As the target companies appear now, in their latest financials, it may seem that Speedy is overpaying. It is buying BGN 2m of operating earnings for BGN 26m. Assuming, 2m of operating earnings is somewhere around 3m of EBITDA, Speedy is paying close to 9 times, while at the same time management is willing to part with more than half of the company at 8 times EBITDA.
What this calculation doesn’t consider is the potential of the Romanian company. Geopost Bulgaria is already operating efficiently and I don’t think there is any room for improvement there, apart from some minor efficiencies from removing duplicate functions once it becomes a part of Speedy.
Dynamic Parcel Delivery, however, has a lot of room for improvement. If management succeeds in bringing EBITDA margins to the average 19% for Speedy, on revenues of BGN 21m we are talking about BGN 4m EBITDA. At a multiple of 8, this brings the equity value of the Romanian company in the vicinity of the total purchase price of BGN 26m and the Bulgarian company comes free.
The essence of this acquisition comes down to the ability of Speedy’s management to refashion the Romanian business after its Bulgarian business. If successful, this acquisition will help Speedy top management’s forecast of doubling by 2020.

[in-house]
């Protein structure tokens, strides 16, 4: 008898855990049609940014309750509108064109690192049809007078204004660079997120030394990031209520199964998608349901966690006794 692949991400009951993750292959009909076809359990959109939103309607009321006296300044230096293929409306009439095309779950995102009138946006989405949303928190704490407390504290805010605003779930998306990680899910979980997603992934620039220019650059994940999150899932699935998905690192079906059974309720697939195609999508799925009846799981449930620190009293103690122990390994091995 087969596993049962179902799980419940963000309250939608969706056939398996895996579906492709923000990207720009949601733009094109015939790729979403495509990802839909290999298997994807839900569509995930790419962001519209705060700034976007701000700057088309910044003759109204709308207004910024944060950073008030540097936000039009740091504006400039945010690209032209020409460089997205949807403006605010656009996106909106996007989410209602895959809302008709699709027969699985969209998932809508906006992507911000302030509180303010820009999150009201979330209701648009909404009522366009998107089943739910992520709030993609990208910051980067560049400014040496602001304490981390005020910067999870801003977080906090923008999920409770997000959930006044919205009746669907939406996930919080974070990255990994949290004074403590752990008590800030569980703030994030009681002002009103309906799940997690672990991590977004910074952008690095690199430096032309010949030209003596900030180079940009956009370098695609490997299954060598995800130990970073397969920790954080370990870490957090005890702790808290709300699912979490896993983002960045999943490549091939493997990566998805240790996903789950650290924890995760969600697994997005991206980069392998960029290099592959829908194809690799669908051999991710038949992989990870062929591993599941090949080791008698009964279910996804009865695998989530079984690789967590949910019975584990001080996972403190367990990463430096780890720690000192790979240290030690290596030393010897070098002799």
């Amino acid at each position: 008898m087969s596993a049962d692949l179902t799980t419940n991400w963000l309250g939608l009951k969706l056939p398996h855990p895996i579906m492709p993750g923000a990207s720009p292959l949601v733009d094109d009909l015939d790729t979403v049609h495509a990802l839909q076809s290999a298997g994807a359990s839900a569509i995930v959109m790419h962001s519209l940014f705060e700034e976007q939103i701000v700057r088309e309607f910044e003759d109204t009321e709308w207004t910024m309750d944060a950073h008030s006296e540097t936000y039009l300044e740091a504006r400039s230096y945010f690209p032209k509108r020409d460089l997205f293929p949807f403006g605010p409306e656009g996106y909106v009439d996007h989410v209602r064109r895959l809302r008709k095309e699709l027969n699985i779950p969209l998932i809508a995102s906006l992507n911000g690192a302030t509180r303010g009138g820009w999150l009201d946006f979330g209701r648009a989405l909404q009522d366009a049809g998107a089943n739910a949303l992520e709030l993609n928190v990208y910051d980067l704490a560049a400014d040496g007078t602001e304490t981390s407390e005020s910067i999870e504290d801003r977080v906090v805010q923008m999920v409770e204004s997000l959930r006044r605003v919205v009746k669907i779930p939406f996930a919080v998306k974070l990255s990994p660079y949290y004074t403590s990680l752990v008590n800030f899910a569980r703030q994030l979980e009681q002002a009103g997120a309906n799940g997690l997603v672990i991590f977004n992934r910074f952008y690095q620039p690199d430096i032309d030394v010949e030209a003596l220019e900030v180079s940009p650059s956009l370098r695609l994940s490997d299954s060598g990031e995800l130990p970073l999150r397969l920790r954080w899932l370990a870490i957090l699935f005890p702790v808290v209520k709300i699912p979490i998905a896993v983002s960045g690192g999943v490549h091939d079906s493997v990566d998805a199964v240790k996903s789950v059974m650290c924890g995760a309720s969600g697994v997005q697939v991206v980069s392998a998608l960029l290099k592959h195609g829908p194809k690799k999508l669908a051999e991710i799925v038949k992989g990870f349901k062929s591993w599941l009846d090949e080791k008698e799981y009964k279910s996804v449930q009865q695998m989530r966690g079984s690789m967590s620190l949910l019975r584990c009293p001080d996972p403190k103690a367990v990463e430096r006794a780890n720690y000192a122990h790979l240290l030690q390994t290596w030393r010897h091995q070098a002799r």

But for now, let’s assume management’s forecast of 12% annual growth through 2020 turns out correct, EBITDA should be around BGN 30m. At 8x EBITDA, Speedy’s enterprise value in 2020 is BGN 240m. If leases grow at the same rate as revenues and the UniCredit loan for the acquisition is mostly paid off by 2020, the value of the equity stake should be around BGN 220m. This is roughly double today’s price and it is the expected outcome since the underlying assumption in all these calculations is a doubling of revenues by 2020 and steady margins. We have yet to account for the possible cost reductions coming from the switch to sub-contractors and the potential to improve efficiency at the newly acquired companies.